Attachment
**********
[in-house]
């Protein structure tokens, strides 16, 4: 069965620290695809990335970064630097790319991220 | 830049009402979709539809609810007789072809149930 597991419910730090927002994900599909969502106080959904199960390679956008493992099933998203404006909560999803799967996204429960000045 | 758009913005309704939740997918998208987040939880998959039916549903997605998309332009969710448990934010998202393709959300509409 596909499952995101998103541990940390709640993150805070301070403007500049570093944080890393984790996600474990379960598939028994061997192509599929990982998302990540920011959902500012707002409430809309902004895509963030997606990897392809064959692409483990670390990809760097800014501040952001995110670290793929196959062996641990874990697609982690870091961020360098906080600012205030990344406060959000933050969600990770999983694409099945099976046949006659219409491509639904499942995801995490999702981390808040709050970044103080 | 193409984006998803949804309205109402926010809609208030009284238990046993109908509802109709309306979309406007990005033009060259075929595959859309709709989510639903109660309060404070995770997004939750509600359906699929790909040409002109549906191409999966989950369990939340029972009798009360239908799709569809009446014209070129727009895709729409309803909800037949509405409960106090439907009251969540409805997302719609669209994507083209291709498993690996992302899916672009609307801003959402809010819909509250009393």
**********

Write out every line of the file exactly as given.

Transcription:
[in-house]
């Protein structure tokens, strides 16, 4: 069965620290695809990335970064630097790319991220 | 830049009402979709539809609810007789072809149930 597991419910730090927002994900599909969502106080959904199960390679956008493992099933998203404006909560999803799967996204429960000045 | 758009913005309704939740997918998208987040939880998959039916549903997605998309332009969710448990934010998202393709959300509409 596909499952995101998103541990940390709640993150805070301070403007500049570093944080890393984790996600474990379960598939028994061997192509599929990982998302990540920011959902500012707002409430809309902004895509963030997606990897392809064959692409483990670390990809760097800014501040952001995110670290793929196959062996641990874990697609982690870091961020360098906080600012205030990344406060959000933050969600990770999983694409099945099976046949006659219409491509639904499942995801995490999702981390808040709050970044103080 | 193409984006998803949804309205109402926010809609208030009284238990046993109908509802109709309306979309406007990005033009060259075929595959859309709709989510639903109660309060404070995770997004939750509600359906699929790909040409002109549906191409999966989950369990939340029972009798009360239908799709569809009446014209070129727009895709729409309803909800037949509405409960106090439907009251969540409805997302719609669209994507083209291709498993690996992302899916672009609307801003959402809010819909509250009393």